Fig. 3
Fig. 3. Memory Tcell responses against Bt and Bf and anticancer efficacy of CTLA-4 blockade
(A and B) Tumoricidal effects of Bf, Bt, and/or B. cepacia (Bc) administered by oral feeding of ACS-treated or GF mice (also refer to fig. S8A). (A) (left) Tumor sizes at day 15 after 9D9 or Iso Ctrl Ab treatment are depicted. Each dot represents one tumor, and graphs depict two to three experiments of five mice per group. (Middle) Histopathological score of colonic mucosae in ACS-treated tumor bearers receiving 9D9 Ab after oral gavage with various bacterial strains, assessed on H&E-stained colons monitoring microscopic lesions as described in materials and methods at day 20 after treatment in five animals per group on at least six independent areas. (Right) Representative micrographs are shown; scale bar, 100 μm. (B) Tumor-icidal effects of Bf in GF mice as indicated. (C to E) Recall responses of CD4+ T cells in mice and patients to various bacterial strains after CTLA-4 blockade. DCs loaded with bacteria of the indicated strain were incubated with CD4+ T cells, 2 days after three intraperitoneal (ip) CTLA-4 Ab in mice, and after at least two injections of ipilimumab (ipi) in patients. The graphs represent interferon-γ (IFN-γ) concentrations from coculture supernatants at 24 hours in mice (C) and 48 hours in MM patients (D). (E) IFN-γ/IL-10 ratios were monitored in DC–T cell cocultures of NSCLC patients at 48 hours. No cytokine release was observed in the absence of bacteria or Tcells (fig. S11 with HV). Each dot represents one patient or mouse. Paired analyses are represented by linking dots pre- and post-ipi. (F) Tcells harvested from spleens of mice exposed to CTLA-4 Ab and restimulated with Bf versus B. distasonis or bone marrow DCs alone (CD4+ NT) were infused intravenously in day 6 MCA205 tumor-bearing GF mice. A representative experiment containing five to six mice per group is shown. *P < 0.05; **P < 0.01; ***P < 0.001; ns, not significant.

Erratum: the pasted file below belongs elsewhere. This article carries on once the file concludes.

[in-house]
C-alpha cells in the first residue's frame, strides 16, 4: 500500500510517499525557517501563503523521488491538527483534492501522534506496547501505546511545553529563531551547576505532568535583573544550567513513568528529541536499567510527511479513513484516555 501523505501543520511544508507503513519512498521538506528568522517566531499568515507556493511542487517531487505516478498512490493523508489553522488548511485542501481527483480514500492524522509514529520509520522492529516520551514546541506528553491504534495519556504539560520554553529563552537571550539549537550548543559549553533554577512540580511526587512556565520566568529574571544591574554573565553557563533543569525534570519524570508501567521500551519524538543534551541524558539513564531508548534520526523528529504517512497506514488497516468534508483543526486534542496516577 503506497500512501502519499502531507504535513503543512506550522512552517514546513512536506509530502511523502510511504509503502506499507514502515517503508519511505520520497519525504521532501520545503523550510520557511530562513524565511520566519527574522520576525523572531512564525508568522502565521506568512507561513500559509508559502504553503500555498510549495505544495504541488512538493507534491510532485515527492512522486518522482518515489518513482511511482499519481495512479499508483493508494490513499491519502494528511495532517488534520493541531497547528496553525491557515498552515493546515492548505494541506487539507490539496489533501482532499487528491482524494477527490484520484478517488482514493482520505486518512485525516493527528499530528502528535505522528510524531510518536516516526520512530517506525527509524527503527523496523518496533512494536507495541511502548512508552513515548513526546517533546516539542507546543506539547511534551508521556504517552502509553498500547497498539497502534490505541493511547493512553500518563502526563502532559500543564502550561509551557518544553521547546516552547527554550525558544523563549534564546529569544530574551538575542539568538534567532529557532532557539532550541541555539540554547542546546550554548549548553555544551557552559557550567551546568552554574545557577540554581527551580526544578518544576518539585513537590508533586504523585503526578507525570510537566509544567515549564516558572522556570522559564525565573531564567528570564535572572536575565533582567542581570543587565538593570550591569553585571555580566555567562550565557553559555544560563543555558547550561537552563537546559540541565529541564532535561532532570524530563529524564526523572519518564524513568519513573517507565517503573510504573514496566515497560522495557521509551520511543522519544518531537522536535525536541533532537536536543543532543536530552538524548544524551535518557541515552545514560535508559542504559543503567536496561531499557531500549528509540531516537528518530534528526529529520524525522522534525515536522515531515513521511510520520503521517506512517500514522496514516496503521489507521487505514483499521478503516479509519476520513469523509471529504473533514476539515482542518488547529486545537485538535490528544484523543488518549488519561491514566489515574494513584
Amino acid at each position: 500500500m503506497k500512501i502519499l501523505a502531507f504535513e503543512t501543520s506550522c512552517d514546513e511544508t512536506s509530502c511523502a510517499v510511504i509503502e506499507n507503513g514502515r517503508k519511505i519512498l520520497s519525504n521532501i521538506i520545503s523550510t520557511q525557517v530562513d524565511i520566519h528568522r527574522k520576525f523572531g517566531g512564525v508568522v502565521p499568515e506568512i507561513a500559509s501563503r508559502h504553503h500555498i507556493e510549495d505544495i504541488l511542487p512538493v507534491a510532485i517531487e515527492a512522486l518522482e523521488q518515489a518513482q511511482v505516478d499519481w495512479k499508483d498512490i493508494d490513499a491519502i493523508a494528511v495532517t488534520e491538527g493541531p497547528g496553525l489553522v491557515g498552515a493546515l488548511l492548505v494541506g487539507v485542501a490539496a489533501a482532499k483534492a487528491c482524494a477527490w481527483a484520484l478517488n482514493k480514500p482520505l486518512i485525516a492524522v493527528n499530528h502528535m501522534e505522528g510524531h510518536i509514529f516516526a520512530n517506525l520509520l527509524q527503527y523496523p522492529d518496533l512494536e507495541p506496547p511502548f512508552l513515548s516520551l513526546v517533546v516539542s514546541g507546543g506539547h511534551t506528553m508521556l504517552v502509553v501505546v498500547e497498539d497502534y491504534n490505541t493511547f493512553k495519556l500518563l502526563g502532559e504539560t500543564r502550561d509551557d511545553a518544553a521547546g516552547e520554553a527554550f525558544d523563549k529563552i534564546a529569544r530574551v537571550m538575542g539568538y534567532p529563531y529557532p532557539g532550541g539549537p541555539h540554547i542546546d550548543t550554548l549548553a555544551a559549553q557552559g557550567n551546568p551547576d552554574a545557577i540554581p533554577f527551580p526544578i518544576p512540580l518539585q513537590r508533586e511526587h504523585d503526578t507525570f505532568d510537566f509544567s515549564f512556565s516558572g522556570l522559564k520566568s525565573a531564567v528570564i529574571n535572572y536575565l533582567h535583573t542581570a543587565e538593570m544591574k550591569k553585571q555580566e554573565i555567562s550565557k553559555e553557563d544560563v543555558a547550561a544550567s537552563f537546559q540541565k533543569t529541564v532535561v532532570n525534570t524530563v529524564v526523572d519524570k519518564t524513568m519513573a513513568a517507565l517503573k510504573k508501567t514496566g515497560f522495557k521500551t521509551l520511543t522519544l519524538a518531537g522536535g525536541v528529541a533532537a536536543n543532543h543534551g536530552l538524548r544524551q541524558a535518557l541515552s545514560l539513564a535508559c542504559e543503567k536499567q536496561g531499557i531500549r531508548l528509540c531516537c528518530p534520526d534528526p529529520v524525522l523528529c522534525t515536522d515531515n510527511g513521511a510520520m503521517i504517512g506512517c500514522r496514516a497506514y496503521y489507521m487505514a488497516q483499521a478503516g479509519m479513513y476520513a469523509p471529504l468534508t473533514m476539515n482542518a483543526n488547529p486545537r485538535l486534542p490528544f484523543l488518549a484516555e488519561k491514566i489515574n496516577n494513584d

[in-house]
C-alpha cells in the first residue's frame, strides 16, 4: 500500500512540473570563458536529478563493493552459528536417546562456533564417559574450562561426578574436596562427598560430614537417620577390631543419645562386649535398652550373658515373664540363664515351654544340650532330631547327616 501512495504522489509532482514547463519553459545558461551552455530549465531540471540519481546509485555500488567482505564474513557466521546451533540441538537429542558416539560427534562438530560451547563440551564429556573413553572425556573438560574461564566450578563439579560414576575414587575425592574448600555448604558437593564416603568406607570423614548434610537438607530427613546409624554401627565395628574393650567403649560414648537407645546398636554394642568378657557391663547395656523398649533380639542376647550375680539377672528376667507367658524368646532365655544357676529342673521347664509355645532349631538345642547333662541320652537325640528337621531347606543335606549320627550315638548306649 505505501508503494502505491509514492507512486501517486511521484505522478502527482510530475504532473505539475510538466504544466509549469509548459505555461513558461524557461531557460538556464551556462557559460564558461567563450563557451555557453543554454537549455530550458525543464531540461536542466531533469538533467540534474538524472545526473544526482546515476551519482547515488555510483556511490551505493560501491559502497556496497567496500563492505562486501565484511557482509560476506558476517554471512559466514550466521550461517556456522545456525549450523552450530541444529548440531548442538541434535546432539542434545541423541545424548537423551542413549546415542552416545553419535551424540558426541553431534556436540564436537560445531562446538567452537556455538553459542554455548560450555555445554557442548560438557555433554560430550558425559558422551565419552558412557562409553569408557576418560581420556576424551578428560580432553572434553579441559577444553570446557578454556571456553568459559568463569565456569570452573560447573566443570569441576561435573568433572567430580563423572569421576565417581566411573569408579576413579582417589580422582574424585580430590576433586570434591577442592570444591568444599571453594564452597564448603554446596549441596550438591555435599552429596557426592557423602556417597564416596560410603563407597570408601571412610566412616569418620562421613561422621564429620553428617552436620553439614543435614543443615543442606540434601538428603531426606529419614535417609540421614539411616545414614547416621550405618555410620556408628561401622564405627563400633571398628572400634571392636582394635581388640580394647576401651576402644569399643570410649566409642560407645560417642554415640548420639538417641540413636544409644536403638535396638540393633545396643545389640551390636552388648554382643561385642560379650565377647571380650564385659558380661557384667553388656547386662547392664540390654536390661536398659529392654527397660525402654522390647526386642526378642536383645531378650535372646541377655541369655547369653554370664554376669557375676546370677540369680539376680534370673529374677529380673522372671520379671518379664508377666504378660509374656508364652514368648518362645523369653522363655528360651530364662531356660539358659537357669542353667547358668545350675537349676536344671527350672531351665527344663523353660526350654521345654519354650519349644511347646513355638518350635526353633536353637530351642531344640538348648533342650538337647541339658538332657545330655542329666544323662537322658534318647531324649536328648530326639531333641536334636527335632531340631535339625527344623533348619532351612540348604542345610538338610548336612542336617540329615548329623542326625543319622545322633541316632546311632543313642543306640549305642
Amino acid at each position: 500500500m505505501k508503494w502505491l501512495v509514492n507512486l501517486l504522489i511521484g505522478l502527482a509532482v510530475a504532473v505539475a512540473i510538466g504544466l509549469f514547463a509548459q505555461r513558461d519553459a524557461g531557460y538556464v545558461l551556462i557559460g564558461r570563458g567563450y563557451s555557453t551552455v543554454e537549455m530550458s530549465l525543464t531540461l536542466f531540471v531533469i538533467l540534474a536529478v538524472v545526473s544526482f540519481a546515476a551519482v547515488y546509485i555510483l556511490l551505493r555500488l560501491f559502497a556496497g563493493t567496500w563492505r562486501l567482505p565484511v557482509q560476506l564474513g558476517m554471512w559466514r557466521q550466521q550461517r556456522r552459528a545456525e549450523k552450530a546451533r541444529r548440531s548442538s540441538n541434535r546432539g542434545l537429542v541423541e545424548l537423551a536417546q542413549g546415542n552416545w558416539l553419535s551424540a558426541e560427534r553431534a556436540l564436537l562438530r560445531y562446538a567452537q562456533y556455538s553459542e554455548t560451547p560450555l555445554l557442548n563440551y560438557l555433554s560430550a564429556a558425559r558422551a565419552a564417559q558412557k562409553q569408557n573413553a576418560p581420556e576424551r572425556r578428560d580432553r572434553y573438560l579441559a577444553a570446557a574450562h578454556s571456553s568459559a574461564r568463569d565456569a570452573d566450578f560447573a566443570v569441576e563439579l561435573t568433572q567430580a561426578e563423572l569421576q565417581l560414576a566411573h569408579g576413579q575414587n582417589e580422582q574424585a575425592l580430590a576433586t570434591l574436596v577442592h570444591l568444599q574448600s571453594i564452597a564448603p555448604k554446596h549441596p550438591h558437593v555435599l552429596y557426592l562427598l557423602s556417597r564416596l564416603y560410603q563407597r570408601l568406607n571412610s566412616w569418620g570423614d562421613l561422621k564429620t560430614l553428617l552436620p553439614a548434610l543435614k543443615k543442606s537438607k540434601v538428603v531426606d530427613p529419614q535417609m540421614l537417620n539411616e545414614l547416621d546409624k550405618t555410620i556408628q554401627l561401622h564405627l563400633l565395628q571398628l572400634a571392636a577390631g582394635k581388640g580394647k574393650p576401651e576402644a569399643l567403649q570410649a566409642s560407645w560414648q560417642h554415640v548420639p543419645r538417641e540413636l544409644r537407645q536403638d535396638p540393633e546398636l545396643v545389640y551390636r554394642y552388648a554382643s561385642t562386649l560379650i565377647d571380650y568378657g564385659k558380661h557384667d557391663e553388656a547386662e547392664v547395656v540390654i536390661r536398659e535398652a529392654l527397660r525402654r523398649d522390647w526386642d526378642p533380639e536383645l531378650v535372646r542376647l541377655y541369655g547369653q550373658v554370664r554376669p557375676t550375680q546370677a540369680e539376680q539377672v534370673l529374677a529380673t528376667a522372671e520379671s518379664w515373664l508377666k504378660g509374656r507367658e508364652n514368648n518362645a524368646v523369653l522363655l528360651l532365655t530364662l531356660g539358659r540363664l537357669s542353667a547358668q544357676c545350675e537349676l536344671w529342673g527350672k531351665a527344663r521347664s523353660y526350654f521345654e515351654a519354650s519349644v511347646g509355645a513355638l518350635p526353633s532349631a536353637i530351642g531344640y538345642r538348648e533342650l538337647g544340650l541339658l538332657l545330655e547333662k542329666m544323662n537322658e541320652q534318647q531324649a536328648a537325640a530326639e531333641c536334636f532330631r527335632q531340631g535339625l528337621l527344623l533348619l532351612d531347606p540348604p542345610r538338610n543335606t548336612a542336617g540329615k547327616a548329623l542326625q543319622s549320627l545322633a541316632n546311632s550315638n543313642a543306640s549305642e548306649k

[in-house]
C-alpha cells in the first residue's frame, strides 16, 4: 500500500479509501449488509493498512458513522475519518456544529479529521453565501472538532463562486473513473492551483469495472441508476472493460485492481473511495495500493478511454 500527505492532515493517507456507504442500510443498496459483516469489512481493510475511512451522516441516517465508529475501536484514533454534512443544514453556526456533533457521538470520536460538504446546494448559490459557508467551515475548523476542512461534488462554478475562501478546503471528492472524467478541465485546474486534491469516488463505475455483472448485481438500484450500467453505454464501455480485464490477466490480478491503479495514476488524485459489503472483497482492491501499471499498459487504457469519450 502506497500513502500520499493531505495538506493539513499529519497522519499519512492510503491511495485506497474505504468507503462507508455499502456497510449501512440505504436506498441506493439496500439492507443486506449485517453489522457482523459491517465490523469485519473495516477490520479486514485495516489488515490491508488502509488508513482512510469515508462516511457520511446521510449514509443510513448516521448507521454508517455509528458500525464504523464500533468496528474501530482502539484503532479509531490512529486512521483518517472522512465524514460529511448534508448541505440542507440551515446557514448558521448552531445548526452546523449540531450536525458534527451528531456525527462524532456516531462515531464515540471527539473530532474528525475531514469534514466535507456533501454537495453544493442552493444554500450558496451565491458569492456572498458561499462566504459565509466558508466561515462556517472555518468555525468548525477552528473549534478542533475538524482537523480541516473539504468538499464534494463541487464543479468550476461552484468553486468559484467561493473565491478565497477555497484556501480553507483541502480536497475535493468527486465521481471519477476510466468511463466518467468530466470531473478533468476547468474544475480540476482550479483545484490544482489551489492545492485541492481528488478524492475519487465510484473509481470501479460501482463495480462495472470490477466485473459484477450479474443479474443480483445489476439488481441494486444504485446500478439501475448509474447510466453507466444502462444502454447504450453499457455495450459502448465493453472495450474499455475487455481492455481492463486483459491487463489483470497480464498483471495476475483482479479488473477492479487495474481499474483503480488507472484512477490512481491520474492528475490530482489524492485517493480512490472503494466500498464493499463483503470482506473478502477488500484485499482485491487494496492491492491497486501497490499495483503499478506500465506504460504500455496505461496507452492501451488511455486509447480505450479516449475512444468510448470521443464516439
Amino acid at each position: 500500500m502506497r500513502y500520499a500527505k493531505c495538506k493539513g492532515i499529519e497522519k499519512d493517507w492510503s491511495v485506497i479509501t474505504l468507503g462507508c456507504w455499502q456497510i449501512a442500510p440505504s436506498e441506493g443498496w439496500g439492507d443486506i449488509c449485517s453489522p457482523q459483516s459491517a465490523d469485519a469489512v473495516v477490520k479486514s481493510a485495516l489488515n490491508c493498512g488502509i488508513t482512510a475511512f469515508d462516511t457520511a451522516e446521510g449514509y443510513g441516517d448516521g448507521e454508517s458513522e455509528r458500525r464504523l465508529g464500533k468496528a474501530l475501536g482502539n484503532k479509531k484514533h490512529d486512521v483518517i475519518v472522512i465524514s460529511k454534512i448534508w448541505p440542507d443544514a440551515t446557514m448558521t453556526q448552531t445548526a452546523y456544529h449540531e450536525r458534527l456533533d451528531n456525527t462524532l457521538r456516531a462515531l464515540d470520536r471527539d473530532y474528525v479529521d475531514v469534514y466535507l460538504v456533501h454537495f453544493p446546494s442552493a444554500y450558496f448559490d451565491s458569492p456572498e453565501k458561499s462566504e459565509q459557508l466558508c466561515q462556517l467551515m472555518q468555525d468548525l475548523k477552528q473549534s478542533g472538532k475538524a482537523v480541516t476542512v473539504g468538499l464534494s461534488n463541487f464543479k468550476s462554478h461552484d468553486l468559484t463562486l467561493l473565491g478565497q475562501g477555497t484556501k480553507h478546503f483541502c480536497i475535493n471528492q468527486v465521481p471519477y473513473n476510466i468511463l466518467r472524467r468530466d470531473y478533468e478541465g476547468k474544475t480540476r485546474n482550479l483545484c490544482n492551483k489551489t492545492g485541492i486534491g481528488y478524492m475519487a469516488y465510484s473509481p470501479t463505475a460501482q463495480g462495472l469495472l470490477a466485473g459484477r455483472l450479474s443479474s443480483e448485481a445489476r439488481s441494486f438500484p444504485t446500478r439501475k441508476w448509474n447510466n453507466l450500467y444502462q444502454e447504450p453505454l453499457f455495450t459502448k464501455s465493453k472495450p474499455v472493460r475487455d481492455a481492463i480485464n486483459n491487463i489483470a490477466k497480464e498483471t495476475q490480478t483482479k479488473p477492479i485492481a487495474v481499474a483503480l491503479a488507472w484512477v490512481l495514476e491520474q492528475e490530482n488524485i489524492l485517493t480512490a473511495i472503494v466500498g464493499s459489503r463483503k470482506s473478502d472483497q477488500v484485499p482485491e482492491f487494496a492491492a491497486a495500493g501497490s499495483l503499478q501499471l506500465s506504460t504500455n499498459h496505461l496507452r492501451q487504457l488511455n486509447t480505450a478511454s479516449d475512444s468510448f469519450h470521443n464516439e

Fig. 4
Fig. 4. Biological significance of ipilimumab-induced dysbiosis in patients
The k means clustering algorithm was applied on the basis of genus composition before and during ipilimumab treatment in 25 MM patients, validated using the Calinski-Harabasz index (14), and showed good performance in recovering three clusters before and after therapy (interclass PCA); (A) (left) (Monte-Carlo test, P = 0.000199). (A) (right) Random Forest analysis was applied to decipher the main genera responsible for this significant clustering. (B) (right) The relative abundance of main Bacteroides spp. significantly differed between clusters B and C. (B) (left) The proportions of patients falling into each cluster were analyzed in a nonpaired manner before versus after ipi injections regardless of the time point (fig. S20A). (C) Fecal microbial transplantation after introduction of ipilimumab from eight patients falling into each of the three clusters (stool selection for fecal microbial transplantation marked with an asterisk * in fig. S20A) into GF animals. One representative experiment out of three is shown with means ± SEM of tumor sizes depicted for each cluster over time. (D) QPCR analyses of feces DNA of the recipient before (2 weeks postcolonization) and 2 weeks after ipi, targeting Bacteroidales and Bacteroides spp. Results are represented as 2−ΔCt x 103, normalized to 16S rDNA. No significant difference in the relative abundance of Bf was detectable in the donors of cluster B versus C before colonization (not shown). (E) Spearman correlations between the amount of Bf in stools 15 days after treatment with 9D9 Ab and tumor sizes across cluster B- and C-recipient mice. *P < 0.05; **P < 0.01; ***P < 0.001.

Comment in

Similar articles

See all similar articles

Cited by 519 articles

See all "Cited by" articles

Publication types

MeSH terms

Feedback